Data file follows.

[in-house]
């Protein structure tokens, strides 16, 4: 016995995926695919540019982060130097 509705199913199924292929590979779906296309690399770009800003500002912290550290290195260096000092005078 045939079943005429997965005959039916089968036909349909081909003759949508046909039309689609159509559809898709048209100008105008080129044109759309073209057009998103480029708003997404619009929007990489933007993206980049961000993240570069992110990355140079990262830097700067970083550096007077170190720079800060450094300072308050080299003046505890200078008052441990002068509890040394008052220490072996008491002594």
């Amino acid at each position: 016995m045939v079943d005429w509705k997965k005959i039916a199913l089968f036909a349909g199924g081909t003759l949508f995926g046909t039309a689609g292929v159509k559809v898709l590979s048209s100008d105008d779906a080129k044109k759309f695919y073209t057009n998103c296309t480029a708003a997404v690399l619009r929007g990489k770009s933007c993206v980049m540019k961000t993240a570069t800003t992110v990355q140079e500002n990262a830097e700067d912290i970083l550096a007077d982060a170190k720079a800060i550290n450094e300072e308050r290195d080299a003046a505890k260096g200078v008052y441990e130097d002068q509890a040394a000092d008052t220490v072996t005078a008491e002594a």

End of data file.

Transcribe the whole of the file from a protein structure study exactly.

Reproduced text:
[in-house]
């Protein structure tokens, strides 16, 4: 016995995926695919540019982060130097 509705199913199924292929590979779906296309690399770009800003500002912290550290290195260096000092005078 045939079943005429997965005959039916089968036909349909081909003759949508046909039309689609159509559809898709048209100008105008080129044109759309073209057009998103480029708003997404619009929007990489933007993206980049961000993240570069992110990355140079990262830097700067970083550096007077170190720079800060450094300072308050080299003046505890200078008052441990002068509890040394008052220490072996008491002594």
């Amino acid at each position: 016995m045939v079943d005429w509705k997965k005959i039916a199913l089968f036909a349909g199924g081909t003759l949508f995926g046909t039309a689609g292929v159509k559809v898709l590979s048209s100008d105008d779906a080129k044109k759309f695919y073209t057009n998103c296309t480029a708003a997404v690399l619009r929007g990489k770009s933007c993206v980049m540019k961000t993240a570069t800003t992110v990355q140079e500002n990262a830097e700067d912290i970083l550096a007077d982060a170190k720079a800060i550290n450094e300072e308050r290195d080299a003046a505890k260096g200078v008052y441990e130097d002068q509890a040394a000092d008052t220490v072996t005078a008491e002594a």